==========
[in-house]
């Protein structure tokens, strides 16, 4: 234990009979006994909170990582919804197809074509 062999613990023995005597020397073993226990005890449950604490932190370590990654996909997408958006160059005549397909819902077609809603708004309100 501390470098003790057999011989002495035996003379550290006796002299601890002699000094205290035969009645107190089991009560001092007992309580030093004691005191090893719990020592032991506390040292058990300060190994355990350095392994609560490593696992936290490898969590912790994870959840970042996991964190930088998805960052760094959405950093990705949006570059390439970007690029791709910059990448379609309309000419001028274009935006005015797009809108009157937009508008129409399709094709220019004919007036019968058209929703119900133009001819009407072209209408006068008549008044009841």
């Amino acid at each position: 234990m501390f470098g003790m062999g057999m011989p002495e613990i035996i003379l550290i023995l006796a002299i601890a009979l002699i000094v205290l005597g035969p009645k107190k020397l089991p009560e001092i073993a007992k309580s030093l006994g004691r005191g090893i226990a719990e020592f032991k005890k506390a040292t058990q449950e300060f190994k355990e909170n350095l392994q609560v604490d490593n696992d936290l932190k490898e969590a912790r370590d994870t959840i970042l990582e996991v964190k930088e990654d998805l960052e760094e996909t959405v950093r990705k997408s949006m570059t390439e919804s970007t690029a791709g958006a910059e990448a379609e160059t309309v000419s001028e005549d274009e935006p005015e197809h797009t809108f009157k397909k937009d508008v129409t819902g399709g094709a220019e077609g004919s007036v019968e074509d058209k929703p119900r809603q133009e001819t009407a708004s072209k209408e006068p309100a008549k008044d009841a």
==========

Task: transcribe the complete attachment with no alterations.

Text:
[in-house]
């Protein structure tokens, strides 16, 4: 234990009979006994909170990582919804197809074509 062999613990023995005597020397073993226990005890449950604490932190370590990654996909997408958006160059005549397909819902077609809603708004309100 501390470098003790057999011989002495035996003379550290006796002299601890002699000094205290035969009645107190089991009560001092007992309580030093004691005191090893719990020592032991506390040292058990300060190994355990350095392994609560490593696992936290490898969590912790994870959840970042996991964190930088998805960052760094959405950093990705949006570059390439970007690029791709910059990448379609309309000419001028274009935006005015797009809108009157937009508008129409399709094709220019004919007036019968058209929703119900133009001819009407072209209408006068008549008044009841």
């Amino acid at each position: 234990m501390f470098g003790m062999g057999m011989p002495e613990i035996i003379l550290i023995l006796a002299i601890a009979l002699i000094v205290l005597g035969p009645k107190k020397l089991p009560e001092i073993a007992k309580s030093l006994g004691r005191g090893i226990a719990e020592f032991k005890k506390a040292t058990q449950e300060f190994k355990e909170n350095l392994q609560v604490d490593n696992d936290l932190k490898e969590a912790r370590d994870t959840i970042l990582e996991v964190k930088e990654d998805l960052e760094e996909t959405v950093r990705k997408s949006m570059t390439e919804s970007t690029a791709g958006a910059e990448a379609e160059t309309v000419s001028e005549d274009e935006p005015e197809h797009t809108f009157k397909k937009d508008v129409t819902g399709g094709a220019e077609g004919s007036v019968e074509d058209k929703p119900r809603q133009e001819t009407a708004s072209k209408e006068p309100a008549k008044d009841a």